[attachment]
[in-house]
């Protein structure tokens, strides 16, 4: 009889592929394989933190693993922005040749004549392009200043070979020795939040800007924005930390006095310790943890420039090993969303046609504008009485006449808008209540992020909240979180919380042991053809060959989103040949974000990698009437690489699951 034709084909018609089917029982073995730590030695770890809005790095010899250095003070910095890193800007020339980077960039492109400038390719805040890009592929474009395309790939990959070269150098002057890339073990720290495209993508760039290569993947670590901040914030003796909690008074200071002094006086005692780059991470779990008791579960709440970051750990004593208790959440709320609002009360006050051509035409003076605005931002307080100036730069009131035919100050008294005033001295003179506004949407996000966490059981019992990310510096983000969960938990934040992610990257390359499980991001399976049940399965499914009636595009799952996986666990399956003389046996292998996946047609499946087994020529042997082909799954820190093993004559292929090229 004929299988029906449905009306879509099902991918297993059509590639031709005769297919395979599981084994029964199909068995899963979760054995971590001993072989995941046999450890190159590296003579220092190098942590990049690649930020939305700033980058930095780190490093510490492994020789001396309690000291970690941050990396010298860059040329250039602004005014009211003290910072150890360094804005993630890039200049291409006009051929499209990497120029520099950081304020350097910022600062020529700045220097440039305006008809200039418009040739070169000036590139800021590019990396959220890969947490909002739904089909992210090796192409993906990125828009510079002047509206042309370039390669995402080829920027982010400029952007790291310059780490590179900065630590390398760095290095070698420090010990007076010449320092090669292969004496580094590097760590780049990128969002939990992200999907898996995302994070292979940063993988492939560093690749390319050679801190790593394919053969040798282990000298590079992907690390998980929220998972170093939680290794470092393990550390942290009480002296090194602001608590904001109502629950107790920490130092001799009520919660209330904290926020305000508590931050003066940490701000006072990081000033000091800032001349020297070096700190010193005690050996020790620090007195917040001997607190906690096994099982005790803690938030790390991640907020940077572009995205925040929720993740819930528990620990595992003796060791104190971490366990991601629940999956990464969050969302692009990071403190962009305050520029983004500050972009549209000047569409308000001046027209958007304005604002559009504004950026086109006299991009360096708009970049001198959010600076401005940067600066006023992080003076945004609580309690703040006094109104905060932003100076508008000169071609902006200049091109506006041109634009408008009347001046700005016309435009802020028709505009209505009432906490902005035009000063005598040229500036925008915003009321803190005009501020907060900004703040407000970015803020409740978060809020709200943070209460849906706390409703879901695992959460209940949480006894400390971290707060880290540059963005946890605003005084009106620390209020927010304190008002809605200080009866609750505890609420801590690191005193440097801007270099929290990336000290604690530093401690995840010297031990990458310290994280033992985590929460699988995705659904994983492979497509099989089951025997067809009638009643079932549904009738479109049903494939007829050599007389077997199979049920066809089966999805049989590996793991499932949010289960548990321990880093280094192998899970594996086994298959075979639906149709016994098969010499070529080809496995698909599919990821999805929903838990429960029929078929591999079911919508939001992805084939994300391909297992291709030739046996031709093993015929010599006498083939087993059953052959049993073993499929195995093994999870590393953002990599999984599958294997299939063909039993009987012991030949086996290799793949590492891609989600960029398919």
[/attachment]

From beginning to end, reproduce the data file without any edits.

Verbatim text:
[in-house]
């Protein structure tokens, strides 16, 4: 009889592929394989933190693993922005040749004549392009200043070979020795939040800007924005930390006095310790943890420039090993969303046609504008009485006449808008209540992020909240979180919380042991053809060959989103040949974000990698009437690489699951 034709084909018609089917029982073995730590030695770890809005790095010899250095003070910095890193800007020339980077960039492109400038390719805040890009592929474009395309790939990959070269150098002057890339073990720290495209993508760039290569993947670590901040914030003796909690008074200071002094006086005692780059991470779990008791579960709440970051750990004593208790959440709320609002009360006050051509035409003076605005931002307080100036730069009131035919100050008294005033001295003179506004949407996000966490059981019992990310510096983000969960938990934040992610990257390359499980991001399976049940399965499914009636595009799952996986666990399956003389046996292998996946047609499946087994020529042997082909799954820190093993004559292929090229 004929299988029906449905009306879509099902991918297993059509590639031709005769297919395979599981084994029964199909068995899963979760054995971590001993072989995941046999450890190159590296003579220092190098942590990049690649930020939305700033980058930095780190490093510490492994020789001396309690000291970690941050990396010298860059040329250039602004005014009211003290910072150890360094804005993630890039200049291409006009051929499209990497120029520099950081304020350097910022600062020529700045220097440039305006008809200039418009040739070169000036590139800021590019990396959220890969947490909002739904089909992210090796192409993906990125828009510079002047509206042309370039390669995402080829920027982010400029952007790291310059780490590179900065630590390398760095290095070698420090010990007076010449320092090669292969004496580094590097760590780049990128969002939990992200999907898996995302994070292979940063993988492939560093690749390319050679801190790593394919053969040798282990000298590079992907690390998980929220998972170093939680290794470092393990550390942290009480002296090194602001608590904001109502629950107790920490130092001799009520919660209330904290926020305000508590931050003066940490701000006072990081000033000091800032001349020297070096700190010193005690050996020790620090007195917040001997607190906690096994099982005790803690938030790390991640907020940077572009995205925040929720993740819930528990620990595992003796060791104190971490366990991601629940999956990464969050969302692009990071403190962009305050520029983004500050972009549209000047569409308000001046027209958007304005604002559009504004950026086109006299991009360096708009970049001198959010600076401005940067600066006023992080003076945004609580309690703040006094109104905060932003100076508008000169071609902006200049091109506006041109634009408008009347001046700005016309435009802020028709505009209505009432906490902005035009000063005598040229500036925008915003009321803190005009501020907060900004703040407000970015803020409740978060809020709200943070209460849906706390409703879901695992959460209940949480006894400390971290707060880290540059963005946890605003005084009106620390209020927010304190008002809605200080009866609750505890609420801590690191005193440097801007270099929290990336000290604690530093401690995840010297031990990458310290994280033992985590929460699988995705659904994983492979497509099989089951025997067809009638009643079932549904009738479109049903494939007829050599007389077997199979049920066809089966999805049989590996793991499932949010289960548990321990880093280094192998899970594996086994298959075979639906149709016994098969010499070529080809496995698909599919990821999805929903838990429960029929078929591999079911919508939001992805084939994300391909297992291709030739046996031709093993015929010599006498083939087993059953052959049993073993499929195995093994999870590393953002990599999984599958294997299939063909039993009987012991030949086996290799793949590492891609989600960029398919």